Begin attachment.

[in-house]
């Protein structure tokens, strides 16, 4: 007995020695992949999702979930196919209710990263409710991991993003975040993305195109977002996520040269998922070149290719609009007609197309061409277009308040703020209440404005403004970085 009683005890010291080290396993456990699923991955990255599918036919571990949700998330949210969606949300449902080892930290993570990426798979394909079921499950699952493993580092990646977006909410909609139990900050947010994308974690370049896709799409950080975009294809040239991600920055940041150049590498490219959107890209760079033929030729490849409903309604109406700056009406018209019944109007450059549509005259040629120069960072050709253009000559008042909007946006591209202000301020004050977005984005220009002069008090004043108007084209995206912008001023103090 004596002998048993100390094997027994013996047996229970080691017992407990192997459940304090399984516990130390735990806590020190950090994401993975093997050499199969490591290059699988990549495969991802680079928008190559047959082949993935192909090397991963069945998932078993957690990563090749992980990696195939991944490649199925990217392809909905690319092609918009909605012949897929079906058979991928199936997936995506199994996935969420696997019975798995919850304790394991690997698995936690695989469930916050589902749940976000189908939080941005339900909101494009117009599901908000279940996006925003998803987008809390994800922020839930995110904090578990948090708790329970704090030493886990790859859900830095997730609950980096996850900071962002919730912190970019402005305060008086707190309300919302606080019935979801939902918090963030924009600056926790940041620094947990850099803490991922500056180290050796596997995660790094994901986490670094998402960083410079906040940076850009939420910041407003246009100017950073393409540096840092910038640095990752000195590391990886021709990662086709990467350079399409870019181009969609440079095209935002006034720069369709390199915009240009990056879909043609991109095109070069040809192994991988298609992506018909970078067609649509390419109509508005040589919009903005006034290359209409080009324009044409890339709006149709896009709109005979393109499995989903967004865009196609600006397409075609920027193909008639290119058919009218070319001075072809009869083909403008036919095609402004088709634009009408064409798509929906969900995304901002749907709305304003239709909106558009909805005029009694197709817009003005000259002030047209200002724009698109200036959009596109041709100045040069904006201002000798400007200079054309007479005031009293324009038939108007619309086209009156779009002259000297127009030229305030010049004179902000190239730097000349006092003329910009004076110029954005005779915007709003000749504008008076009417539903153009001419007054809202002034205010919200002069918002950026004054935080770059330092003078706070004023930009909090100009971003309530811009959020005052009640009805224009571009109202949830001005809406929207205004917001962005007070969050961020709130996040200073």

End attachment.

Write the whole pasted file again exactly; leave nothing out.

[in-house]
């Protein structure tokens, strides 16, 4: 007995020695992949999702979930196919209710990263409710991991993003975040993305195109977002996520040269998922070149290719609009007609197309061409277009308040703020209440404005403004970085 009683005890010291080290396993456990699923991955990255599918036919571990949700998330949210969606949300449902080892930290993570990426798979394909079921499950699952493993580092990646977006909410909609139990900050947010994308974690370049896709799409950080975009294809040239991600920055940041150049590498490219959107890209760079033929030729490849409903309604109406700056009406018209019944109007450059549509005259040629120069960072050709253009000559008042909007946006591209202000301020004050977005984005220009002069008090004043108007084209995206912008001023103090 004596002998048993100390094997027994013996047996229970080691017992407990192997459940304090399984516990130390735990806590020190950090994401993975093997050499199969490591290059699988990549495969991802680079928008190559047959082949993935192909090397991963069945998932078993957690990563090749992980990696195939991944490649199925990217392809909905690319092609918009909605012949897929079906058979991928199936997936995506199994996935969420696997019975798995919850304790394991690997698995936690695989469930916050589902749940976000189908939080941005339900909101494009117009599901908000279940996006925003998803987008809390994800922020839930995110904090578990948090708790329970704090030493886990790859859900830095997730609950980096996850900071962002919730912190970019402005305060008086707190309300919302606080019935979801939902918090963030924009600056926790940041620094947990850099803490991922500056180290050796596997995660790094994901986490670094998402960083410079906040940076850009939420910041407003246009100017950073393409540096840092910038640095990752000195590391990886021709990662086709990467350079399409870019181009969609440079095209935002006034720069369709390199915009240009990056879909043609991109095109070069040809192994991988298609992506018909970078067609649509390419109509508005040589919009903005006034290359209409080009324009044409890339709006149709896009709109005979393109499995989903967004865009196609600006397409075609920027193909008639290119058919009218070319001075072809009869083909403008036919095609402004088709634009009408064409798509929906969900995304901002749907709305304003239709909106558009909805005029009694197709817009003005000259002030047209200002724009698109200036959009596109041709100045040069904006201002000798400007200079054309007479005031009293324009038939108007619309086209009156779009002259000297127009030229305030010049004179902000190239730097000349006092003329910009004076110029954005005779915007709003000749504008008076009417539903153009001419007054809202002034205010919200002069918002950026004054935080770059330092003078706070004023930009909090100009971003309530811009959020005052009640009805224009571009109202949830001005809406929207205004917001962005007070969050961020709130996040200073």